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God a Refuge
The Psalmist who wrote these words knew the happiness of their meaning, for the life into which God does not enter cannot be, in the deepest sense, happy. Yet the very name of religion has grown distasteful to many. Why is this?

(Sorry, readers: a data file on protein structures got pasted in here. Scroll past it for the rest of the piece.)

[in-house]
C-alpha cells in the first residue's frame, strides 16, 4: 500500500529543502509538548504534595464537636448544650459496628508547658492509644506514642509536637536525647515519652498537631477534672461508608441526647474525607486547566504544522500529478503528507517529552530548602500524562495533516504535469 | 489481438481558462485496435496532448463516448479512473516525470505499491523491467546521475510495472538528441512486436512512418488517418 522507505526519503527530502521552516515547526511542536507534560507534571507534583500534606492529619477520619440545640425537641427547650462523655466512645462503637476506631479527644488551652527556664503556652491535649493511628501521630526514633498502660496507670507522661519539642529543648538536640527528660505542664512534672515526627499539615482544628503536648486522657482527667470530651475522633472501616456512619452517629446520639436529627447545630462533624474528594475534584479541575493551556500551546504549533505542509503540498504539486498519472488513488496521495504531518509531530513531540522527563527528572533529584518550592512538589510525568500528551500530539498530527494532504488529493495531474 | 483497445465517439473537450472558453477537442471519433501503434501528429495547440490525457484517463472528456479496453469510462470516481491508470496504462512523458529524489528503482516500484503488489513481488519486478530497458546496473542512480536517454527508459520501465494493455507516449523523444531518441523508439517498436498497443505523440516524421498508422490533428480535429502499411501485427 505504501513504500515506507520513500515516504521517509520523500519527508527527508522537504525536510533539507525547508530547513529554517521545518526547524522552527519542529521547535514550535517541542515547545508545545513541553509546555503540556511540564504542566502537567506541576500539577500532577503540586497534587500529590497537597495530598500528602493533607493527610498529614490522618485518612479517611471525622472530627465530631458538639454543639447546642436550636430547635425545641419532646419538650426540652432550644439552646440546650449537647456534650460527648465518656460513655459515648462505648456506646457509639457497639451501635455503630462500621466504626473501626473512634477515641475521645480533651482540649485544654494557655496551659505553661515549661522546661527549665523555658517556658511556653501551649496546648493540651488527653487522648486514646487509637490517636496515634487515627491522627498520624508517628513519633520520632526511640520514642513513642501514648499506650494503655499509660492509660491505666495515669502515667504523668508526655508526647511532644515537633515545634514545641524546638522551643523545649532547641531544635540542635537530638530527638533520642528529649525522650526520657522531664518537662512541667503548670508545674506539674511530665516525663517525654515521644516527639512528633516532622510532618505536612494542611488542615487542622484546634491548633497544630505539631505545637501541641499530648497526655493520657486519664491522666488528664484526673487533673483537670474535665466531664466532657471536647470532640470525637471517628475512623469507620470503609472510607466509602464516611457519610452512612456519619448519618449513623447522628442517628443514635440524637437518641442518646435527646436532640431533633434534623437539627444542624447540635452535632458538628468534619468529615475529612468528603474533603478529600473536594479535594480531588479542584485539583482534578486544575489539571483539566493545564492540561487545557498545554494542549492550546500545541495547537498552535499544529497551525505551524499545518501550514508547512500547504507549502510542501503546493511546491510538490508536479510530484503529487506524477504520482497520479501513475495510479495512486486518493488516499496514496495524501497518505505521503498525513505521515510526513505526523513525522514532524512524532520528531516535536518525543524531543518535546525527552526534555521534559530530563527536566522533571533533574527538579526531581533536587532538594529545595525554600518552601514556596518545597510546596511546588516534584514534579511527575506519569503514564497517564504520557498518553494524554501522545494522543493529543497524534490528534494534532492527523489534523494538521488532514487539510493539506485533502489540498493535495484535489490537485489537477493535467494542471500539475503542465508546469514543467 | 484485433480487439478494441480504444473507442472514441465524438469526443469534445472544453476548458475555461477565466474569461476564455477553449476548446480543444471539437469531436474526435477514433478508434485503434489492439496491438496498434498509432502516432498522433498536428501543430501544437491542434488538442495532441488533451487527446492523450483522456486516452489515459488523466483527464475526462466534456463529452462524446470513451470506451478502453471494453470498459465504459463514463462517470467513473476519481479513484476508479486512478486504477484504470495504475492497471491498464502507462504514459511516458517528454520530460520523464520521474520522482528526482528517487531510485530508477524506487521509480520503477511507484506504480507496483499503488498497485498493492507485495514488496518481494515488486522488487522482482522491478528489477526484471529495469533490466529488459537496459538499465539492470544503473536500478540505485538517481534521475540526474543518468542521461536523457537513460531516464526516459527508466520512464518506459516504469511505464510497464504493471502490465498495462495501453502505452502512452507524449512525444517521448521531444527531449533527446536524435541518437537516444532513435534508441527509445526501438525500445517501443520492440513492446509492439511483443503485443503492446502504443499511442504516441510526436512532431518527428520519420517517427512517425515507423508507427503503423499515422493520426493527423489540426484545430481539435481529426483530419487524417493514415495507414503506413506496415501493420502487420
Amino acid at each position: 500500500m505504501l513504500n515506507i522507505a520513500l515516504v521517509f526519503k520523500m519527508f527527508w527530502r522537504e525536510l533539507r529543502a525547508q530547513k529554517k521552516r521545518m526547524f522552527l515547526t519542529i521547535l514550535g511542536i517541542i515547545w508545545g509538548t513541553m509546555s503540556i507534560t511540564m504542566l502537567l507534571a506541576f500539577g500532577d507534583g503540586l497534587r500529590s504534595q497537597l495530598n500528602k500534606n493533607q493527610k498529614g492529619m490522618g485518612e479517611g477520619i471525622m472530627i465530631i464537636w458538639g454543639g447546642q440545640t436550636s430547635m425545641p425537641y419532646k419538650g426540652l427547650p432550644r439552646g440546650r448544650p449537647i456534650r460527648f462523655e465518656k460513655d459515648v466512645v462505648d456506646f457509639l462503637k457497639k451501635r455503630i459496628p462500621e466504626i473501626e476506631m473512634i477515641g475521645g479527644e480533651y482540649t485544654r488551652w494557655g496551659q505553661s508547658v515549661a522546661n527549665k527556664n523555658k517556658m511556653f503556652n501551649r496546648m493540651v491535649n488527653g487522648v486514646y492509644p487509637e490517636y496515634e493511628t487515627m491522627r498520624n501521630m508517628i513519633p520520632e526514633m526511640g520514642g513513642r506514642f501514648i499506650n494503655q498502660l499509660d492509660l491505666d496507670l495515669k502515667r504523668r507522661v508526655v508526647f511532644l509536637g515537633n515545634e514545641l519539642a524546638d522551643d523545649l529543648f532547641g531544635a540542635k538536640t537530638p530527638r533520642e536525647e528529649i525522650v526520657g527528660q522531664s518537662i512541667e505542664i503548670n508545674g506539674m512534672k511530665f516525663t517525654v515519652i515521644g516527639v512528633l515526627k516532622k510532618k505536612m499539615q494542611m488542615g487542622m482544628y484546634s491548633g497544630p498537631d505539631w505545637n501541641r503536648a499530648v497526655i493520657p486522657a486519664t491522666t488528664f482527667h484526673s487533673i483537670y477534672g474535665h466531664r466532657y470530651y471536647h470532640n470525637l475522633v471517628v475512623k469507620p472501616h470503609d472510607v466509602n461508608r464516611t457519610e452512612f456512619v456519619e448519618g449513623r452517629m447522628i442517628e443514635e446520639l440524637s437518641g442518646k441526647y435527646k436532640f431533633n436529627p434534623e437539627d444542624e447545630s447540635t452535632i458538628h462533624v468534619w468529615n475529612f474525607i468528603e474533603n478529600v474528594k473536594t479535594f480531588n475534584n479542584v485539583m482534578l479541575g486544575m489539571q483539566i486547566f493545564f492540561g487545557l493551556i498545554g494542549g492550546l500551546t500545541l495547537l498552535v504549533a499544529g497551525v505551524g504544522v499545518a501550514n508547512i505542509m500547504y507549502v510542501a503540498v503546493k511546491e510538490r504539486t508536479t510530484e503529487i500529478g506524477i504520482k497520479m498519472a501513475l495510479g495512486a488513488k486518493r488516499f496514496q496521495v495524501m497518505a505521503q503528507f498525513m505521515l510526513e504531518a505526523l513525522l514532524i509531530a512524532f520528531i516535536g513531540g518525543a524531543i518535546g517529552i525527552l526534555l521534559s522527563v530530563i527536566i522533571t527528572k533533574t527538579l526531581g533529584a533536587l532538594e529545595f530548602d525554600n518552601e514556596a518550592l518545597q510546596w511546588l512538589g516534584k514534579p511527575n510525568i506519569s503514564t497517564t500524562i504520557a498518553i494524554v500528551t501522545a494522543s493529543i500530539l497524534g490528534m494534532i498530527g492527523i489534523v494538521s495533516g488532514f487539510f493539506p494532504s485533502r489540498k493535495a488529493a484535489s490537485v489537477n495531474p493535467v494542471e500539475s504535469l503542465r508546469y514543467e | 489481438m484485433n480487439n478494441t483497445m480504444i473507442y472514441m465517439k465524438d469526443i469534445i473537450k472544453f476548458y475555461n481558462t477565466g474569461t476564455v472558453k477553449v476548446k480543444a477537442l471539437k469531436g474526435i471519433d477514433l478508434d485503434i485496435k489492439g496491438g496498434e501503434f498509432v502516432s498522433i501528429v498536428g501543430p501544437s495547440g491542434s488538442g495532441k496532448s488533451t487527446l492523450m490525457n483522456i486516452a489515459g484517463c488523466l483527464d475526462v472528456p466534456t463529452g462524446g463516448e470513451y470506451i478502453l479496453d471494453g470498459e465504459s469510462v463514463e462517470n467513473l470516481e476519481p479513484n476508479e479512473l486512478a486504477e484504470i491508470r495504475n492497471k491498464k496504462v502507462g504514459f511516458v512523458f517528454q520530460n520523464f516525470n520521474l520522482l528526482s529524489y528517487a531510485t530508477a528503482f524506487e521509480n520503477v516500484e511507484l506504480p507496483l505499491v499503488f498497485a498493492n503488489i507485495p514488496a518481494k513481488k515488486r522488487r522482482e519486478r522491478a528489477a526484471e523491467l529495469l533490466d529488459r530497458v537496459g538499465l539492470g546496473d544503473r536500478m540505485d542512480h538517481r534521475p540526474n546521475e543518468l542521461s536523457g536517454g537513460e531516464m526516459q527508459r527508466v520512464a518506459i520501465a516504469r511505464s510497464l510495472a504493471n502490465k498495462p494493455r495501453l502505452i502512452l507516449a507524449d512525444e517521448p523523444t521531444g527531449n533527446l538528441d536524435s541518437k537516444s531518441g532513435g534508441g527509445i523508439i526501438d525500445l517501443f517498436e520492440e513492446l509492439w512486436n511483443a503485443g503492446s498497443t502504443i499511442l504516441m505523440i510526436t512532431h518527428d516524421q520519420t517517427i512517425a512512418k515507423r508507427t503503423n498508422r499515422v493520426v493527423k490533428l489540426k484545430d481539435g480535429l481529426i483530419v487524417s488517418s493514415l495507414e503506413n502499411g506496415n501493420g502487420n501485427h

'If I were to become what is called religious,' say some, 'I should be expected to give up my innocent enjoyments, to subscribe much out of my limited means which I cannot afford, to surrender to some extent my masculine freedom of action and my individual liberty of thought, to attend continually at services or meetings where what is said has but little real bearing on my actual daily life, and for which I have not the time, or if I have, I am too tired to wish for anything but rest. I look round on many of the churches, and I find that while claim is made of interest in my spiritual welfare, few show any desire to sacrifice the slightest personal comfort in order to help me in little things. I want less of the moralist and more of the man, less of theology and more true, broad-minded sympathy, less of the claim that religion is ancient, and more evidence that religion is modern, worth its salt today, and in living touch with present needs. Most of my daily experience has shown me that some who profess to be religious can be selfish, self-satisfied, fault-finding, and disagreeable. No, to speak plainly, if to be religious involves all this, I would much rather not be so.'